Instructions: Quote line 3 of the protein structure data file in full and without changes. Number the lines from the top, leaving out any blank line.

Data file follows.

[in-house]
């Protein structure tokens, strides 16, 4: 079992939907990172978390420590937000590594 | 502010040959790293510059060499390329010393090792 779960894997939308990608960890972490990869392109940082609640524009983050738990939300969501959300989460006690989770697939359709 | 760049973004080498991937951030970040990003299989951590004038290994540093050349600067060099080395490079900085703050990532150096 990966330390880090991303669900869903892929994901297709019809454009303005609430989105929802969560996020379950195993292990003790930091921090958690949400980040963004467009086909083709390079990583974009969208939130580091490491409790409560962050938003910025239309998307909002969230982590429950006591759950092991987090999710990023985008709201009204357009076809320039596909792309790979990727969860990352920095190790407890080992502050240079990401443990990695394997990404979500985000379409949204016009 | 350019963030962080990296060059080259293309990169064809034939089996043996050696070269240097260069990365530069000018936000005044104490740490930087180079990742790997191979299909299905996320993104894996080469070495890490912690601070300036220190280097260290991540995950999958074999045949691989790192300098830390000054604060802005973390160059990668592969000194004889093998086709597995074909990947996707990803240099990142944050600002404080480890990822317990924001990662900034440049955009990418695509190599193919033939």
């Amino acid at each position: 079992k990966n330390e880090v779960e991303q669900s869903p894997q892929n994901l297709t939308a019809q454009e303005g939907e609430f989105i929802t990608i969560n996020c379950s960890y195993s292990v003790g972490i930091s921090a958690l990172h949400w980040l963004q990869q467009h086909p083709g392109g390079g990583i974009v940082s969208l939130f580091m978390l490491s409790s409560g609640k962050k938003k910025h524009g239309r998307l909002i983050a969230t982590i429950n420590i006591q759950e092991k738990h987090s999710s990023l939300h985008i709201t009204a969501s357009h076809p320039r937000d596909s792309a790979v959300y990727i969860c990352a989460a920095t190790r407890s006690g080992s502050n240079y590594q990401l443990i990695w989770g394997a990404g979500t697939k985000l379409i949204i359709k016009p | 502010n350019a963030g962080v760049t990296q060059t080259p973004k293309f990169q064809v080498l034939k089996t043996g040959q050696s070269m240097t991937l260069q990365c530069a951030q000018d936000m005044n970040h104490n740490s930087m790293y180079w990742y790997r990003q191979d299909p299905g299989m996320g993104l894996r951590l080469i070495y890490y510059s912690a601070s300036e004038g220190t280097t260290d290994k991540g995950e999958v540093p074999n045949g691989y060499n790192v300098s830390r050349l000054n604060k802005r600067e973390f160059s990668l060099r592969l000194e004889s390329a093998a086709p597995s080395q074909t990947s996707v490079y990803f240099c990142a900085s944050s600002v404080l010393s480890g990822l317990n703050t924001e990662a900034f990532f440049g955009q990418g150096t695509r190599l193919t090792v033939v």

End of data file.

């Amino acid at each position: 079992k990966n330390e880090v779960e991303q669900s869903p894997q892929n994901l297709t939308a019809q454009e303005g939907e609430f989105i929802t990608i969560n996020c379950s960890y195993s292990v003790g972490i930091s921090a958690l990172h949400w980040l963004q990869q467009h086909p083709g392109g390079g990583i974009v940082s969208l939130f580091m978390l490491s409790s409560g609640k962050k938003k910025h524009g239309r998307l909002i983050a969230t982590i429950n420590i006591q759950e092991k738990h987090s999710s990023l939300h985008i709201t009204a969501s357009h076809p320039r937000d596909s792309a790979v959300y990727i969860c990352a989460a920095t190790r407890s006690g080992s502050n240079y590594q990401l443990i990695w989770g394997a990404g979500t697939k985000l379409i949204i359709k016009p | 502010n350019a963030g962080v760049t990296q060059t080259p973004k293309f990169q064809v080498l034939k089996t043996g040959q050696s070269m240097t991937l260069q990365c530069a951030q000018d936000m005044n970040h104490n740490s930087m790293y180079w990742y790997r990003q191979d299909p299905g299989m996320g993104l894996r951590l080469i070495y890490y510059s912690a601070s300036e004038g220190t280097t260290d290994k991540g995950e999958v540093p074999n045949g691989y060499n790192v300098s830390r050349l000054n604060k802005r600067e973390f160059s990668l060099r592969l000194e004889s390329a093998a086709p597995s080395q074909t990947s996707v490079y990803f240099c990142a900085s944050s600002v404080l010393s480890g990822l317990n703050t924001e990662a900034f990532f440049g955009q990418g150096t695509r190599l193919t090792v033939v």